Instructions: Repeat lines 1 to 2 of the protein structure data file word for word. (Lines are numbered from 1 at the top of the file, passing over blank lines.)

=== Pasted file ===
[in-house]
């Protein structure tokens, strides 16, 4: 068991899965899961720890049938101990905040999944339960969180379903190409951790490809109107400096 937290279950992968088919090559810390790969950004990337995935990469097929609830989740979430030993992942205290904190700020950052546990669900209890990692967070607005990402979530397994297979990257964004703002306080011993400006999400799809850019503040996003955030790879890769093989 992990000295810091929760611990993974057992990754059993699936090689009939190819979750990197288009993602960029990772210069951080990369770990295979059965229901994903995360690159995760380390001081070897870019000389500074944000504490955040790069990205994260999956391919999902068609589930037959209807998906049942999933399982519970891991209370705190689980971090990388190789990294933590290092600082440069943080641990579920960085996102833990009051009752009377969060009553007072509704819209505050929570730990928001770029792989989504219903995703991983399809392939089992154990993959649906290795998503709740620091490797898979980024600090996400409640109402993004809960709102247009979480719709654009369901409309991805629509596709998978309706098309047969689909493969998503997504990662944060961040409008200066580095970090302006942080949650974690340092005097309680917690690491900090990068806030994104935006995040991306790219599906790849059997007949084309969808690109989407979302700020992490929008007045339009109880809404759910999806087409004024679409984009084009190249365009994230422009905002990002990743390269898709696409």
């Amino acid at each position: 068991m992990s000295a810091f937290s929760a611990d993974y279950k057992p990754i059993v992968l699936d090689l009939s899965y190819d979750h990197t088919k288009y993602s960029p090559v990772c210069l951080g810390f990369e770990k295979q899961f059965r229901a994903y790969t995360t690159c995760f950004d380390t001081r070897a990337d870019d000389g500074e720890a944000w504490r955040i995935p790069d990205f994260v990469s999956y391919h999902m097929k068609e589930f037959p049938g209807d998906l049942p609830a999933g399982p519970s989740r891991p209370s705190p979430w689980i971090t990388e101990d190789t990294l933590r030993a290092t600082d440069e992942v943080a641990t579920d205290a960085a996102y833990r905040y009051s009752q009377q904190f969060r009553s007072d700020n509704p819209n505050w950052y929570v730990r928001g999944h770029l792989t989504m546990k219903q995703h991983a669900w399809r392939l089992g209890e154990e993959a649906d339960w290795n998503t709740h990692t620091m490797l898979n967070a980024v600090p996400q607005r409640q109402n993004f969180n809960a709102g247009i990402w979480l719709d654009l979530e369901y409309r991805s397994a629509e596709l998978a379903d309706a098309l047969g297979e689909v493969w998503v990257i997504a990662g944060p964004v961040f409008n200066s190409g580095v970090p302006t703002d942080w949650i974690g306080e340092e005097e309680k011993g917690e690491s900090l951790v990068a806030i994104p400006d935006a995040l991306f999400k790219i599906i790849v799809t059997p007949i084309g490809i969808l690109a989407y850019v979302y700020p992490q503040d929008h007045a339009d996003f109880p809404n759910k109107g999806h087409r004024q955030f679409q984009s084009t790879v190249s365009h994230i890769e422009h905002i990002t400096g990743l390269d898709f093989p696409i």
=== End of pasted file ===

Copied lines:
[in-house]
């Protein structure tokens, strides 16, 4: 068991899965899961720890049938101990905040999944339960969180379903190409951790490809109107400096 937290279950992968088919090559810390790969950004990337995935990469097929609830989740979430030993992942205290904190700020950052546990669900209890990692967070607005990402979530397994297979990257964004703002306080011993400006999400799809850019503040996003955030790879890769093989 992990000295810091929760611990993974057992990754059993699936090689009939190819979750990197288009993602960029990772210069951080990369770990295979059965229901994903995360690159995760380390001081070897870019000389500074944000504490955040790069990205994260999956391919999902068609589930037959209807998906049942999933399982519970891991209370705190689980971090990388190789990294933590290092600082440069943080641990579920960085996102833990009051009752009377969060009553007072509704819209505050929570730990928001770029792989989504219903995703991983399809392939089992154990993959649906290795998503709740620091490797898979980024600090996400409640109402993004809960709102247009979480719709654009369901409309991805629509596709998978309706098309047969689909493969998503997504990662944060961040409008200066580095970090302006942080949650974690340092005097309680917690690491900090990068806030994104935006995040991306790219599906790849059997007949084309969808690109989407979302700020992490929008007045339009109880809404759910999806087409004024679409984009084009190249365009994230422009905002990002990743390269898709696409």